Thursday, 2 October 2008

Flax Crusher

In the style of Jack Hargreaves' programme, "Out of Town, a favourite of my childhood, I presented this "unknown" object and asked if anyone could identify it. Sadly, no one posted, even with silly ideas!

It was, if my memory serves me well, labelled as a Flax Crusher. I would assume that you laid the stems across it, then when the unridged arm was in place, you drew the stems through and were left with the required fibres. I "think". If you know better, please let me know!

Here is the most wonderful Youtube video (a link via an excellent blog too) detailing the preparation of wool and flax for distaff spinning, in a Serbian village. Unfortunately I don't speak Serbian, but hey ho . . .

Flax has to be "retted" - that is, soaked in water for a length of time to release the flax fibres, which are then dried, processed and used to spin with. The fibres are used for linen and have been used for some 5,000 years. Flax fibres come in various thicknesses - some are used for linen fabrics and lace, heavier ones are used for twine and rope making and flax fibre is also used in the manufacture of bank notes, according to Wikipedia. I'll let you check it out for yourself:


Mam said...

Dear Jennie, I'm commenting on (I think) 3 posts. I just don't get here often enough and you are so prolific with posts and photos. Scrumptious, wonderful photos. I've enjoyed the tour today.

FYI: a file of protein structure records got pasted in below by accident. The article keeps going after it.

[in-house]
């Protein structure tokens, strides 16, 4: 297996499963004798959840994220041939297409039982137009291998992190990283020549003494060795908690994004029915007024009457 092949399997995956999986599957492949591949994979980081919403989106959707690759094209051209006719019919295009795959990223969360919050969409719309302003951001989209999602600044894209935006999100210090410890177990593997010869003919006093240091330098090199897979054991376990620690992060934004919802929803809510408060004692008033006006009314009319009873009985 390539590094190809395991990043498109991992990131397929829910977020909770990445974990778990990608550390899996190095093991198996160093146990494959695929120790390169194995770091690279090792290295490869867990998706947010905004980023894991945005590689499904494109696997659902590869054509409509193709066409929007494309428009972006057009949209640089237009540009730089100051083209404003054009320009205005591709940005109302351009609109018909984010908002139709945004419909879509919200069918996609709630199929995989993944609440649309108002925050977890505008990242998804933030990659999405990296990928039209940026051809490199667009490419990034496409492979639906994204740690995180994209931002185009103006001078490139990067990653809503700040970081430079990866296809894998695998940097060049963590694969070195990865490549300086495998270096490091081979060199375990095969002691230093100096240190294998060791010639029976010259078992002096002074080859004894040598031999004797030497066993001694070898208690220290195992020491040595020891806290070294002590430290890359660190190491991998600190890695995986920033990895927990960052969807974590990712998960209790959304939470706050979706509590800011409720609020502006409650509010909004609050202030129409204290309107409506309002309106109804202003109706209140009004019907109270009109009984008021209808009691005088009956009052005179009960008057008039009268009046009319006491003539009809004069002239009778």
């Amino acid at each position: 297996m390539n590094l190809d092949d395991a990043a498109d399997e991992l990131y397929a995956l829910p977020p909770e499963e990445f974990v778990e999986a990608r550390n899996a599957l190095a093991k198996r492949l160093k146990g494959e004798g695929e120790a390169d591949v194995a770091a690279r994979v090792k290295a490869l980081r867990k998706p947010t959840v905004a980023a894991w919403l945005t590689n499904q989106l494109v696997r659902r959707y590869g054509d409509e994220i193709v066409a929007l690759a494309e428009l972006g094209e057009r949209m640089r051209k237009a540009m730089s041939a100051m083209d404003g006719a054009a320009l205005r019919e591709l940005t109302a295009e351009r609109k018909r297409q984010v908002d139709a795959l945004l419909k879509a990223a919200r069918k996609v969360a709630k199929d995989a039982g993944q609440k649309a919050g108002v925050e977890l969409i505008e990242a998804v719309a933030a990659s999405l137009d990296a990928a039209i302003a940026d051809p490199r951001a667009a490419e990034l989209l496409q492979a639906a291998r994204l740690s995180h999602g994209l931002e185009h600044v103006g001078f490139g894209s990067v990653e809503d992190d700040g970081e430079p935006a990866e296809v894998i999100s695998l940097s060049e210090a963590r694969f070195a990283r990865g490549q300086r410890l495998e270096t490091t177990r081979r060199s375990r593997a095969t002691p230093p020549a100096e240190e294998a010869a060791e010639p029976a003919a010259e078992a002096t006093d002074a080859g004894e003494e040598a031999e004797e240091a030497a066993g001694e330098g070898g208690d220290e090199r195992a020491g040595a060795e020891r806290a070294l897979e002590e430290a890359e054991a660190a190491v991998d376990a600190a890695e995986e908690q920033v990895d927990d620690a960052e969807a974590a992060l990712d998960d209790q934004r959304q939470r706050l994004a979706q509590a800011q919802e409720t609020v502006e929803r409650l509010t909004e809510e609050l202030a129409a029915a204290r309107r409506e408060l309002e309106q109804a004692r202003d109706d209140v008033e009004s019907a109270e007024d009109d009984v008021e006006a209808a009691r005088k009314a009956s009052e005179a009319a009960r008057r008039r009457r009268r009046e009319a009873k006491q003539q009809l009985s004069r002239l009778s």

Your autumn harvest looks wonderful. I think you must work from dawn to dark to get all your goods preserved and put up. Thank God for freezers - it used to be a lot more difficult without them. And your recent baking efforts are amazing.

Sian said...

Hello from a fellow Taffy. Kim (oakmoon) has said before that you have a beautiful blog and indeed she is right :o)

I am going to give spinning flax a go quite soon. I have always kept to animal fibres before as I have been told that plant fibre is difficult to work with. I will let you know how it turns out.

Bovey Belle said...

Hi Nancy - if I wake up early, then you get a good blog post! That's the secret - oh, and I have quite a cache of photos too. The preserves are done in batches normally, so I get a system going. The baking happens probably every other day - the biccies are lasting well (hob nobs) - Gabby took ginger biccies and the choc. chip ones up to Uni with her.

Hi Sian - my Welsh blood is well-diluted, but we've lived here for over 20 years now so I'm almost a local and I still have Welsh relatives in the valleys. Let me know how you get on with spinning the flax. I've seen someone do it in a museum, but not tried it myself though we used some strange yarns when I did my spinning course. I've seen nettle thread spun and that was SO soft - like silk.